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Department Of Transportation: The Latest Architecture and News

Snohetta Makes Times Square Permanently Pedestrian

00:00 - 9 January, 2014
Snohetta Makes Times Square Permanently Pedestrian, Courtesy of Snøhetta
Courtesy of Snøhetta

New York City's Times Square has concluded the first redevelopment phase of a permanent pedestrian plaza just in time for last week's New Year's Eve celebrations.

Snøhetta's $55 million redesign — bounded by Broadway and 7th Avenue between 42nd and 47th streets — creates an uninterrupted and cohesive surface, reinforcing the square's iconic role as an outdoor stage for entertainment, culture and urban life.

Learn more after the break...

Janette Sadik-Khan: NYC's Streets Are Not So Mean Anymore

00:00 - 15 October, 2013

Janette Sadik-Khan demonstrates how paint, lawn chairs and a bit of imagination can quickly transform city streets, creating immediate public and commercial vitality. Sadik-Khan, listed as one of Business Insider's "50 Women Who Are Changing the World," is responsible for re-purposing 26 acres of dense New York City car lanes into pedestrian-friendly space. "More people on foot is better for business," she says. Despite commanding a two billion dollar budget, her economical approach as commissioner of NYC's Department of Transportation are testaments to her design sensitivity, relying on rapid-testing and regular iteration to expand the city's public domain.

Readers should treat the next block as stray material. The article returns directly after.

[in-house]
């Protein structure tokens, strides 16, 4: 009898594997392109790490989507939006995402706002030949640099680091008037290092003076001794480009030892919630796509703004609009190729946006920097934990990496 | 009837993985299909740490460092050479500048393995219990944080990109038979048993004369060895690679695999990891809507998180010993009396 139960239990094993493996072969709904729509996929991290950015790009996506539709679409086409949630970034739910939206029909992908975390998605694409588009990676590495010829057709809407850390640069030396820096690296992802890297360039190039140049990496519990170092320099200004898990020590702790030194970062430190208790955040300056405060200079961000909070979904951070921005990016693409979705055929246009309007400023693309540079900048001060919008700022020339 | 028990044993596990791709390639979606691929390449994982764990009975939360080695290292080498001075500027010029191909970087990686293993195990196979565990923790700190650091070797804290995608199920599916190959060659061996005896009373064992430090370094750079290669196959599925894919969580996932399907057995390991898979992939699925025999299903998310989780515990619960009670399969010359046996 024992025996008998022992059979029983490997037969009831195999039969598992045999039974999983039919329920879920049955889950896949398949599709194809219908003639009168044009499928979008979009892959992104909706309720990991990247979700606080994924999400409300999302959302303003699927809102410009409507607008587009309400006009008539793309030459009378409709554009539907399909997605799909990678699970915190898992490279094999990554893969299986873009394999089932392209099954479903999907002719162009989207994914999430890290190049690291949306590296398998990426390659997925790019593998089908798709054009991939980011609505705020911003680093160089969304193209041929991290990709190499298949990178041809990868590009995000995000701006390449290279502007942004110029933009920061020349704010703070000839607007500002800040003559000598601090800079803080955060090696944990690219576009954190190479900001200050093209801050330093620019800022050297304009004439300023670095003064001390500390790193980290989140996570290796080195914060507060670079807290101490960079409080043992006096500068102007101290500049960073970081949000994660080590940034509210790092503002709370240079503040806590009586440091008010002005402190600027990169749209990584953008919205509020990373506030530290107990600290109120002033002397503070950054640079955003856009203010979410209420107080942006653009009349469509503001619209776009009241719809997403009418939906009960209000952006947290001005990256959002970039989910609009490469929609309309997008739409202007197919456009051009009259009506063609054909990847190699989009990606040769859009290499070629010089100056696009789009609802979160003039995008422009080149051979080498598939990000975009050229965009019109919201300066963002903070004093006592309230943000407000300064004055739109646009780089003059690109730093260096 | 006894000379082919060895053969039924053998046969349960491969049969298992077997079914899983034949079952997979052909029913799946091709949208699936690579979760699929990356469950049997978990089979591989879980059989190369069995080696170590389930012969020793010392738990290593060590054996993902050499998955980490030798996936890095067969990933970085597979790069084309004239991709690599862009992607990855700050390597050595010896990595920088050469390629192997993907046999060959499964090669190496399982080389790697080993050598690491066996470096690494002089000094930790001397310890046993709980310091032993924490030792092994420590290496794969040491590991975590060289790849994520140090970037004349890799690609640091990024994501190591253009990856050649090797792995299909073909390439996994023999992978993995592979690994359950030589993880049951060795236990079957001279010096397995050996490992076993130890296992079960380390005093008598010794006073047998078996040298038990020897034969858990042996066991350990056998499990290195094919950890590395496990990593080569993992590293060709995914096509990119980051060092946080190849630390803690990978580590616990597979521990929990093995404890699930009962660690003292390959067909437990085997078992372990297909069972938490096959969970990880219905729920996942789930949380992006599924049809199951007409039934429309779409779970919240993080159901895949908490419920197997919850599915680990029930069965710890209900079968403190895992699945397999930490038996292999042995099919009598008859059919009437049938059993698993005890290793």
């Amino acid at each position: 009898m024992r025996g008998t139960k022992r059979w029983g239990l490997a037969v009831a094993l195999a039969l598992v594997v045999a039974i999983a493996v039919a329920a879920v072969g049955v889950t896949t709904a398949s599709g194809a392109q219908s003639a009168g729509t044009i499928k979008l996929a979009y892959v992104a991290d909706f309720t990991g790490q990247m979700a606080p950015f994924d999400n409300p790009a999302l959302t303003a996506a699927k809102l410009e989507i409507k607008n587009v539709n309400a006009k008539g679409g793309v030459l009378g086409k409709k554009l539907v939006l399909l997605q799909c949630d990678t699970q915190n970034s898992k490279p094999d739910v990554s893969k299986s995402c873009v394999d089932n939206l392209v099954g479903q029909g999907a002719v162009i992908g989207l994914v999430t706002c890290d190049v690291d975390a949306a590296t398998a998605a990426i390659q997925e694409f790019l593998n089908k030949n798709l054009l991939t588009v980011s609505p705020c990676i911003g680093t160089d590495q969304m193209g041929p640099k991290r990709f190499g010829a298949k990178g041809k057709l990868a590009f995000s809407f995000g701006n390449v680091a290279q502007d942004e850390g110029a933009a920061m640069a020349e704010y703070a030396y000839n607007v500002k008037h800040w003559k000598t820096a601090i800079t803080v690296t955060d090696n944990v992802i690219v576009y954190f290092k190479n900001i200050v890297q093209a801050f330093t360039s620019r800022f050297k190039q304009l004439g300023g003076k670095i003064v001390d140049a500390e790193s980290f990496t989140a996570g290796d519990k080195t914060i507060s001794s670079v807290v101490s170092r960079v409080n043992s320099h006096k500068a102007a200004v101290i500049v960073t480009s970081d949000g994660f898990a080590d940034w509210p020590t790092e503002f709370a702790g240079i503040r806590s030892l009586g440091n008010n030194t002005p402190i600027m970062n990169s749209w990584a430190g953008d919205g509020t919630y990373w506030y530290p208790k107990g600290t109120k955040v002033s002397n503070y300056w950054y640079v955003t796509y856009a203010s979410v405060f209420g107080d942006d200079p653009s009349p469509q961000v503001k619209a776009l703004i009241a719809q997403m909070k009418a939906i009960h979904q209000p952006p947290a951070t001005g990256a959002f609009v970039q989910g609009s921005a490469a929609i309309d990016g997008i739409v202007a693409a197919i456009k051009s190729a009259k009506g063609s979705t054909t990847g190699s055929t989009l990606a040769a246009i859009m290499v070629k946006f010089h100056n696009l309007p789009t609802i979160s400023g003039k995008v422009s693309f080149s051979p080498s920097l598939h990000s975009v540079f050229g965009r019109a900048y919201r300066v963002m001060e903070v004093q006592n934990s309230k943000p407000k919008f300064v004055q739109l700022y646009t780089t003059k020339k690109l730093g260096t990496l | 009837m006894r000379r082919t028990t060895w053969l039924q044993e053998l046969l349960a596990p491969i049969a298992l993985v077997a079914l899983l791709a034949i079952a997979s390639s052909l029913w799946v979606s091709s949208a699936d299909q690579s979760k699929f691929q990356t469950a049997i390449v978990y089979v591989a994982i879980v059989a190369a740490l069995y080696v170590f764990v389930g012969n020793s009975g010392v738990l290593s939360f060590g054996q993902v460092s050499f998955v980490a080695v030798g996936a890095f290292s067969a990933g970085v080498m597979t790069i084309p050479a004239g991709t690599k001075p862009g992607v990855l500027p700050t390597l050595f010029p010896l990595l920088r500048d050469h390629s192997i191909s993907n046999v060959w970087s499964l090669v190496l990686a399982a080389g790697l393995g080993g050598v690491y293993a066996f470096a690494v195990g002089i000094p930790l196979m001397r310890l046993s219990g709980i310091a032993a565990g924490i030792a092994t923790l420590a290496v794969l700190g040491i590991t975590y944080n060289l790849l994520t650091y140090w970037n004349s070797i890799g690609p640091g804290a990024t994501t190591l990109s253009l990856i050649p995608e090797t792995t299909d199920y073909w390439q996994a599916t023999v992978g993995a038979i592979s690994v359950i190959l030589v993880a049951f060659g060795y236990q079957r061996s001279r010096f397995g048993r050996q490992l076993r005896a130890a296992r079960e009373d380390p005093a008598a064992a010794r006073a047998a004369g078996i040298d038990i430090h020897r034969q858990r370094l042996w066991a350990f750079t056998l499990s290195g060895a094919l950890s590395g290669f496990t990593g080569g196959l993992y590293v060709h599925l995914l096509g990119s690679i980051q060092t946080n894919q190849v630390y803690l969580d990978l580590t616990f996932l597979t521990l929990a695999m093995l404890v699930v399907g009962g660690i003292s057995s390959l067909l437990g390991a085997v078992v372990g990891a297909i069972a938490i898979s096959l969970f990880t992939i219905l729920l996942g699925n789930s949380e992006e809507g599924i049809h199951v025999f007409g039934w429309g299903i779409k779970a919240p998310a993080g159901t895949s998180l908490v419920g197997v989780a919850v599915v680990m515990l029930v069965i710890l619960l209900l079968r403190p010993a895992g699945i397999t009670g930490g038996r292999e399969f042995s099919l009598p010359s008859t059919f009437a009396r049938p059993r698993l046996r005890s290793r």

Southern States Outlaw LEED Building Standards

00:00 - 30 August, 2013
Southern States Outlaw LEED Building Standards, 1315 Peachtree, in Atlanta, achieved LEED Platinum Certification. However, will newer buildings in Georgia be held to the same standards? . Image Courtesy of Perkins + Will
1315 Peachtree, in Atlanta, achieved LEED Platinum Certification. However, will newer buildings in Georgia be held to the same standards? . Image Courtesy of Perkins + Will

The US Green Building Council’s federally adopted LEED certification system has come under legislative siege with lobbyists from the timber, plastics and chemical industries crying out, “monopoly!” Mississippi, Georgia and Alabama have lead efforts to ban LEED, claiming the USGBC’s closed-door approach and narrow-minded material interests have shut out stakeholders in various industries that could otherwise aid in the sustainable construction of environmentally-sensitive buildings.

Most recently, Senator Roger Wicker of Mississippi, slipped in a last minute amendment to both the Housing and Urban Development and Department of Transportation appropriation bills stating no tax money may be used to require implementation of any green building certification system other than a system that: